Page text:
Cassadaga, according to the T-shirts in its gift shop, is “where Mayberry meets The Twilight Zone.”
If that doesn’t sound like a place tailor-made for “Y’all Went Where?,” what does?
Cassadaga is also known as “The Psychic Capital of the World.” It lies about 30 minutes from Daytona Beach and 30 minutes from Orlando – and it is absolutely nothing like either of those places.
A Century-Old Spiritualist Camp
Founded in 1894 by a medium named George Colby who claimed spirits told him as a child that he would someday help found a spiritualist camp in the South, Cassadaga today is a collection of charming cottages nestled among tall palms and live oaks draped in Spanish moss.
Friendly residents use golf carts to zip back and forth across its 57 acres, where road signs proclaim you’re at the intersection of Spiritualist Street and Mediumship Way, or Séance Circle and Metaphysical Street.
You can attend free church services on Sundays and Wednesdays, but the main reason people come here is to book a session with a medium in hopes of receiving messages from those no longer with us. (You can read more about what Spiritualists believe and what services they provide on the Southern Cassadaga Spiritualist Camp site.)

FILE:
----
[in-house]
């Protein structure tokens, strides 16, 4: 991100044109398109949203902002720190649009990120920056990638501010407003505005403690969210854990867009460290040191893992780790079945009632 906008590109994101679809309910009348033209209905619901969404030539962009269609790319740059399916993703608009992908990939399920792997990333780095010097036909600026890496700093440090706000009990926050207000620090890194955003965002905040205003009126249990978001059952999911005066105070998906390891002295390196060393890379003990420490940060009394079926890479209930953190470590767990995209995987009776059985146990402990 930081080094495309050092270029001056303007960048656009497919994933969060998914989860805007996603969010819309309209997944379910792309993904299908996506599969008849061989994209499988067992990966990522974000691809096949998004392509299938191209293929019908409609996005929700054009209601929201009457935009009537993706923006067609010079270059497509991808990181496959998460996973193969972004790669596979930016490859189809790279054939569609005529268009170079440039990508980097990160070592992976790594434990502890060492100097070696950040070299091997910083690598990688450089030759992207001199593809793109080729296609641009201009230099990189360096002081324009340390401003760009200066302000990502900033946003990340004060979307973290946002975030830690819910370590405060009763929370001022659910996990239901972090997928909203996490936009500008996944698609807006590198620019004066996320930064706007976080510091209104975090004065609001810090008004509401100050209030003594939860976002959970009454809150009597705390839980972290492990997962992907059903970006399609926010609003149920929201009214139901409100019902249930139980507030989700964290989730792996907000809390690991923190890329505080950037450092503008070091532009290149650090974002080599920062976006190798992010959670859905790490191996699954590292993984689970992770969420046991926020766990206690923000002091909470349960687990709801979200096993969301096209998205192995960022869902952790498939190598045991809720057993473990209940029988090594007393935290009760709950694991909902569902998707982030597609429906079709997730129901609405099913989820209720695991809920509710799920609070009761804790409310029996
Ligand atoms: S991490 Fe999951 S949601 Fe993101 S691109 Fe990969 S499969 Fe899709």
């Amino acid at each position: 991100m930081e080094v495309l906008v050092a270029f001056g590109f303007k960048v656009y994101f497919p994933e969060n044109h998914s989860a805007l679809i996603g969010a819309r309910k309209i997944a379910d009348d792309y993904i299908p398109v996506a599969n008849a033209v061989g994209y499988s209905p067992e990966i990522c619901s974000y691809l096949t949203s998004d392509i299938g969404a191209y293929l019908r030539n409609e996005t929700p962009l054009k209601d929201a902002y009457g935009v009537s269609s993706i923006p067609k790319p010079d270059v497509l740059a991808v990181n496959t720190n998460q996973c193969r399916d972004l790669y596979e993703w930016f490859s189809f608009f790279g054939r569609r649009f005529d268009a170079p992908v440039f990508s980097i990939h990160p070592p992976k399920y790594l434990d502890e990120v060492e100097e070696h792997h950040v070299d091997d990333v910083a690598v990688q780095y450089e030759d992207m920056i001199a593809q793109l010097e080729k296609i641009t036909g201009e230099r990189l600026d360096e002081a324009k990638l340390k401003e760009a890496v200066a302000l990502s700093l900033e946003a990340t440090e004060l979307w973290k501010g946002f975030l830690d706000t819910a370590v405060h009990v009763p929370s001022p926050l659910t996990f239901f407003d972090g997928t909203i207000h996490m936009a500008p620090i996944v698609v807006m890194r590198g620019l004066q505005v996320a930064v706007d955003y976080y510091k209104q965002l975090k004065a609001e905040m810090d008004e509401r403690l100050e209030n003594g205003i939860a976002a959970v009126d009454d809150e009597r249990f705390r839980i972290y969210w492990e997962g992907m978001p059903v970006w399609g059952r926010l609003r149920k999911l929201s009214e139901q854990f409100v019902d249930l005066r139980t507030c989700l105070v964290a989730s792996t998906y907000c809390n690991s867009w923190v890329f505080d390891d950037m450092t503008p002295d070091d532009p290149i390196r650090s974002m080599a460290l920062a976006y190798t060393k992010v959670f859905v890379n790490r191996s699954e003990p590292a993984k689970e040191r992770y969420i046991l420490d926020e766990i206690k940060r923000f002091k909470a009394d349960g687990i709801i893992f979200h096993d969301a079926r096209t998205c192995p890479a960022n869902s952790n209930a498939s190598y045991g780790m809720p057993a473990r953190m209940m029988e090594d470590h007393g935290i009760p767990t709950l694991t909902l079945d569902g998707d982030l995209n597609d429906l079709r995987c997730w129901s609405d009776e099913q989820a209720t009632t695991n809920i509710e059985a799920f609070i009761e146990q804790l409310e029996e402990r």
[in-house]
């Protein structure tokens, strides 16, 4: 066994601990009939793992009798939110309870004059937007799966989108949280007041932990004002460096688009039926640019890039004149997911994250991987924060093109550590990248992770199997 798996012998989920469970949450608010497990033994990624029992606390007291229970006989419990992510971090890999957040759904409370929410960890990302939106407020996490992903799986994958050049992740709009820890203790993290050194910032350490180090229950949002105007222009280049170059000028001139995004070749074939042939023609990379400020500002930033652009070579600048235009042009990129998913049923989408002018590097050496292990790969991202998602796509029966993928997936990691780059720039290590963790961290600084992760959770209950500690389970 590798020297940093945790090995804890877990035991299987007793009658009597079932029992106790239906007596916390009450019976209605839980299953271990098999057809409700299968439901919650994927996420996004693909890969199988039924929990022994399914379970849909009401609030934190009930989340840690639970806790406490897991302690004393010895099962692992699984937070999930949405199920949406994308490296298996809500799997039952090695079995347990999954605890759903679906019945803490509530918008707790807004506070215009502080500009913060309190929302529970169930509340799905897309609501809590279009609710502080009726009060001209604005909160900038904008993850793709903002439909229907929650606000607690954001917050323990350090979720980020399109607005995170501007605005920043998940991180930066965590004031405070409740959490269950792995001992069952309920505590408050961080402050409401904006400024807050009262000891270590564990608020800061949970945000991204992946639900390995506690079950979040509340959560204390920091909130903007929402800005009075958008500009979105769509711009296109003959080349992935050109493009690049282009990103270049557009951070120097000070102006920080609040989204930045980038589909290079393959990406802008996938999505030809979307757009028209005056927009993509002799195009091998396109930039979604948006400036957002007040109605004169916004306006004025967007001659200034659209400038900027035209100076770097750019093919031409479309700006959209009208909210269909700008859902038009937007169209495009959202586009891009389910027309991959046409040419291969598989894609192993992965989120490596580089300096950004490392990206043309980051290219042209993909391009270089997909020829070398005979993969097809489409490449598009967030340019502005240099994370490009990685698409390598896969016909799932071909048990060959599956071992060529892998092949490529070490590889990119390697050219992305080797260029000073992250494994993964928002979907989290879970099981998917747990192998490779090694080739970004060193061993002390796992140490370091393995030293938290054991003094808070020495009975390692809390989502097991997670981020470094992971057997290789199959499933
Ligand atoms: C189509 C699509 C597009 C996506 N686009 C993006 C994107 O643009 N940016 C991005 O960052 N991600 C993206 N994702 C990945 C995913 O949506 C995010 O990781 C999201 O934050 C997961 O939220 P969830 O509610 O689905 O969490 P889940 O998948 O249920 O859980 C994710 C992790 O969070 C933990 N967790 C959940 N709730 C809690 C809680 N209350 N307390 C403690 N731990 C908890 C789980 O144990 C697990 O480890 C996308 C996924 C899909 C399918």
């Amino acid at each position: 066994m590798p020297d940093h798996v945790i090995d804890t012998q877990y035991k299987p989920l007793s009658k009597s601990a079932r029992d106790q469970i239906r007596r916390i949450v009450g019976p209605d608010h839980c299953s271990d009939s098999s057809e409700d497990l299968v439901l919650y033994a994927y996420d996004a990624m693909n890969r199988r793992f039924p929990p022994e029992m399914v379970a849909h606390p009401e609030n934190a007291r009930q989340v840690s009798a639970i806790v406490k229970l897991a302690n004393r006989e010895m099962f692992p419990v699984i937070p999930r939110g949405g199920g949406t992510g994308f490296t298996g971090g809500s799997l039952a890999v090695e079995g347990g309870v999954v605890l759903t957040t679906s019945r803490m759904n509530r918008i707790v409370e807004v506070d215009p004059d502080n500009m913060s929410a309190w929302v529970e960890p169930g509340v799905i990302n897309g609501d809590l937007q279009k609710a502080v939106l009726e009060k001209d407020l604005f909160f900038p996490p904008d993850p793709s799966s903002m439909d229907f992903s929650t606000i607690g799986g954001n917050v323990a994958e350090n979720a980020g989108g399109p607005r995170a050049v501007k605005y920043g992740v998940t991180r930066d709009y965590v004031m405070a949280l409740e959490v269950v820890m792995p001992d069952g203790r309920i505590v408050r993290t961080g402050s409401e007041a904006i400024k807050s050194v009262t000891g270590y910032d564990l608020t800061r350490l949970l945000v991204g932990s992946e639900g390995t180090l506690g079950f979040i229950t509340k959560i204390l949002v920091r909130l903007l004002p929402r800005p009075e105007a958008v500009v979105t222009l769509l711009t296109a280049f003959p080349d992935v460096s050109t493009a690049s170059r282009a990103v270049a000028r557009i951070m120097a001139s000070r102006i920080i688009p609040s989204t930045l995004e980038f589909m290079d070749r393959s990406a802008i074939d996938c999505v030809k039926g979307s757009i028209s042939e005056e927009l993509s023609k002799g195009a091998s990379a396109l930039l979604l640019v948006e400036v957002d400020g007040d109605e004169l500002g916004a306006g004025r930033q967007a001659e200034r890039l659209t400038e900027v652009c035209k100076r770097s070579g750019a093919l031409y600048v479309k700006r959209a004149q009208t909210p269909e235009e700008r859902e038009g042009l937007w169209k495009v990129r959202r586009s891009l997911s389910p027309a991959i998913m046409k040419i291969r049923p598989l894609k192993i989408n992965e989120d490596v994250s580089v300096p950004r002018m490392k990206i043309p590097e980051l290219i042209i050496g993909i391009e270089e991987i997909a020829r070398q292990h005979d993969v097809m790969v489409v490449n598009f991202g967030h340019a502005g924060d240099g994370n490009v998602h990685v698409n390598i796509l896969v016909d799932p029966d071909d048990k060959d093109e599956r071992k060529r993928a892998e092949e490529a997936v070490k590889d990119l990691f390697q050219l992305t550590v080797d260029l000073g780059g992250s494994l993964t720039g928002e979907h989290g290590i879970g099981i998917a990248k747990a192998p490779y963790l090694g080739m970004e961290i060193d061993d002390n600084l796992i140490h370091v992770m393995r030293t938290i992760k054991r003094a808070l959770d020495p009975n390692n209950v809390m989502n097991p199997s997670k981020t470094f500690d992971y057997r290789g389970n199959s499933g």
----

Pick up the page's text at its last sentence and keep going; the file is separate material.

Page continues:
One of us is a skeptic and the other easily spooked, so we passed on a session (which typically run about $70 for half an hour). I am not easily spooked. WHATEVER.
A Haunted Hotel
Those who want to spend more time here than we did can stay at The Cassadaga Hotel, which dates to the 1920s and proudly claims to be haunted by friendly ghosts. It has a lovely wraparound porch that looks like the perfect place to while away a quiet afternoon with a book and a glass of wine bought at hotel’s restaurant/bar, Sinatra’s.
Mardis Gras meets Big Lots
We had more miles to cover, so we settled for wandering the town’s few streets and fairy trail, a weird and wonderful path lined with gnomes, leis, plastic flowers, broken toys, butterfly wings, birdhouses, pinwheels, teapots, and all manner of detritus.
“This place,” we heard a woman behind us say to her friend, “looks like where Mardi Gras beads and the Big Lots garden section come to die.”
Couldn’t have said it better ourselves.
Keep scrolling to see more of the Cassadaga Fairy Trail.
These fairy wings are part of the #WingsoftheWest mural series in West Volusia County.
Who wouldn’t want a butterfly throne?
A throne of a very different kind.
Salt and pepper and incense (and an owl).
“But what does it mean?”
Here, birdie, birdie.
It takes a village.
I found this to be hilarious.
I found this to be the opposite of hilarious.
“See Rock City:” These signs are everywhere in the South. Even here.
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